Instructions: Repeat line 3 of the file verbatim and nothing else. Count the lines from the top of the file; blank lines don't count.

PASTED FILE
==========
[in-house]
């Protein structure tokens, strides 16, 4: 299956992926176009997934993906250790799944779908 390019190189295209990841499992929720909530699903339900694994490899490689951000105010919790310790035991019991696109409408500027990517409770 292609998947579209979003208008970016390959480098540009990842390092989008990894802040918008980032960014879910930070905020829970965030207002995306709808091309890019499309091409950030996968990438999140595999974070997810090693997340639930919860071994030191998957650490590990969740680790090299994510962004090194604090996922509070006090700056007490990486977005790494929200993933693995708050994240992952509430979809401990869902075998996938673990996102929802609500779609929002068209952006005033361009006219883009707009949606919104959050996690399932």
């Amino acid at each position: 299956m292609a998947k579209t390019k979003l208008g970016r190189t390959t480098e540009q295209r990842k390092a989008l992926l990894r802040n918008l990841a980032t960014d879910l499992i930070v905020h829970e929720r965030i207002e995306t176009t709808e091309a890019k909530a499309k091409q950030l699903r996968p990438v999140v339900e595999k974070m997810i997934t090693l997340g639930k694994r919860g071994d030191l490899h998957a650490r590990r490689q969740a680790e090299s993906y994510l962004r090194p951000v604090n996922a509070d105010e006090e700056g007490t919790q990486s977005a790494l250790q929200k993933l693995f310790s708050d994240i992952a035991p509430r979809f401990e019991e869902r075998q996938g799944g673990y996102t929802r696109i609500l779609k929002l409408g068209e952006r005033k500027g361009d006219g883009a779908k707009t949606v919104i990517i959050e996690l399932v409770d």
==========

């Amino acid at each position: 299956m292609a998947k579209t390019k979003l208008g970016r190189t390959t480098e540009q295209r990842k390092a989008l992926l990894r802040n918008l990841a980032t960014d879910l499992i930070v905020h829970e929720r965030i207002e995306t176009t709808e091309a890019k909530a499309k091409q950030l699903r996968p990438v999140v339900e595999k974070m997810i997934t090693l997340g639930k694994r919860g071994d030191l490899h998957a650490r590990r490689q969740a680790e090299s993906y994510l962004r090194p951000v604090n996922a509070d105010e006090e700056g007490t919790q990486s977005a790494l250790q929200k993933l693995f310790s708050d994240i992952a035991p509430r979809f401990e019991e869902r075998q996938g799944g673990y996102t929802r696109i609500l779609k929002l409408g068209e952006r005033k500027g361009d006219g883009a779908k707009t949606v919104i990517i959050e996690l399932v409770d």